Wisdom’s Daughter

Wisdom’s Daughter

by India Edghill

I’m Kim Alexander and this is Fiction Nation. The book, Wisdom’s Daughter by India Edghill.

The books of the Old Testament have been fertile ground for writers, particularly those who want to talk about women’s stories — and this book will be compared to The Red Tent, I’m sure. The story of King Solomon and the Queen of Sheba is biblically speaking a short one, and Ms. Edghill uses the outline to bring the new city of Jerusalem, kings and queens and the king’s many wives to life. We meet the Queen of Sheba, Bilqis, on a mission to save her own kingdom, and meet King Solomon as a man who is not yet a legend, just trying to do his best for his people. There is palace intrigue, fierce competition between the many wives for the favors of the king, and some carefully researched background on the far flung homes of some of the wives — Solomon has collected an Amazon, and an Ethiopian Snake Princess among many others, there’s a prophet who may or may not be the real thing — okay, since he was mentioned by name in the old testament, I’m guessing real thing — and Solomon’s daughter, Baalit, who learns that if your own culture doesn’t value you, go out find one that does.

I’m Kim Alexander and the book is Wisdom’s Daughter on Fiction Nation on Book Radio, SiriusXM Channel 80.

I’m Kim Alexander and this is Fiction Nation. The book is Wisdom’s Daughter by India Edghill.

Around the year 10 BCE, the old testament tells us the Queen of Sheba went to visit King Solomon in the new city of Jerusalem. They exchanged a bunch of gifts and after a while she went back home. That’s pretty much all we get from the bible itself.

It’s not much to go on, but fertile ground for historical fiction — in this case, biblical fan fiction, in the tradition of books like Anita Daimant’s The Red Tent, which this book resembles — taking stories we sort of  know and telling the rest of the tale.

We meet the Queen of Sheba, Bilqis, in the middle of a royal crisis. She’s no longer a young woman, she has no female heir, and only a daughter can take the throne of Sheba. Go Sheba! So she packs up her tents and about two tractor trailers’ worth of loot, and heads off to visit King Solomon, the third king of Israel. Solomon is of course known as a very just man, and Edghill paints him as almost saintly, but in a constant funk because his father David was a greater hero — Solomon still lives in his shadow.  David got to fight enemies and unite a kingdom, and all Solomon can do is collect taxes. Of course, Solomon built the first Temple, but in this story, it’s not been around long enough to overshadow the exploits of his beloved father. Let’s just say that Bilqis sets right to work cheering him up. Does she have an ulterior motive? Certainly. King Solomon has one daughter — the clever and brave Baalit. Sheba needs a new queen, and no one is going to put this girl on the throne after Solomon.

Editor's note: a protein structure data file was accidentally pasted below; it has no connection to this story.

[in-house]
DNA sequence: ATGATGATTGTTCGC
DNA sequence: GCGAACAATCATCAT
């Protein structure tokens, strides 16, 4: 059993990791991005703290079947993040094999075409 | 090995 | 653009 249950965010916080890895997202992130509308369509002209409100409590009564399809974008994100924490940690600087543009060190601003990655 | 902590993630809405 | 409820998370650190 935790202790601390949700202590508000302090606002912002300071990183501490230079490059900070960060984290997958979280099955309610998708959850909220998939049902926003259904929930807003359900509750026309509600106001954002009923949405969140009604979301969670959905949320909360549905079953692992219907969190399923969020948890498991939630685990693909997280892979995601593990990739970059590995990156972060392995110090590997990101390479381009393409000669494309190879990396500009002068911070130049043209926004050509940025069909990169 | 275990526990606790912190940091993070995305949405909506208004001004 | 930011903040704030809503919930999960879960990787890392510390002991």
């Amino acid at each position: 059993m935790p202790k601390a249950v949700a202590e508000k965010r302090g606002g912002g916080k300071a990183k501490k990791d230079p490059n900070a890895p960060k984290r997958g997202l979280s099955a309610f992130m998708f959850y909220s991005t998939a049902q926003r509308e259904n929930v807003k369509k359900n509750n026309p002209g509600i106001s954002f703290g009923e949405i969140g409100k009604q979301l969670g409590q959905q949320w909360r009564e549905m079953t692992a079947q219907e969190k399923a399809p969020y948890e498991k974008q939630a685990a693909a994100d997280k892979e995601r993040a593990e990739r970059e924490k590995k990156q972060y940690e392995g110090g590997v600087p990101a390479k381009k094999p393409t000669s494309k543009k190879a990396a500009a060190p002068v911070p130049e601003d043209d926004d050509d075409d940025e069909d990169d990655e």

Will Solomon let his daughter leave the kingdom? Will her nasty brother Rehoboam — who actually did inherit the throne of Solomon — try to stop her? And what about Solomon’s wives? They are not excited about Bilqis getting all their king’s attention. I thought that was actually the best part of this book — meeting some of the wives — I think 40 of them — and learning about their lives. It was custom to seal a treaty by sending along a daughter, and the daughters all brought along their own customs, slaves, snakes, dogs and personalities — some bright and good, some petty and malicious. Once in the king’s palace, the only thing these women were allowed to do was have children and gossip. I’m tempted to make a Desperate Housewives joke right here. Edghill does a really good job of letting us see how every move the women made was watched and judged, and while they may have been wealthy and pampered, they were completely slaves to the men in their lives. She then makes the case that the men — particularly the king — are also far from being free, and can’t think of anything but the good of the people. I think I’d still take responsiblity of the ruling class over the life of a peasant, though. Better food at least.

Wisdom’s Daughter is broken into short chapters, narrated by the various characters, and everyone gets a chance to speak — both men and women, the living and the dead. There is opulence and great poverty, kindness and wisdom alongside casual cruelty, and these brave and nameless women are given names and finally get to tell their stories.

I’m Kim Alexander and this is Fiction Nation on Book Radio, SiriusXM Channel 80. Want to talk about books? Email me at Kim dot Alexander at xmradio dot com.

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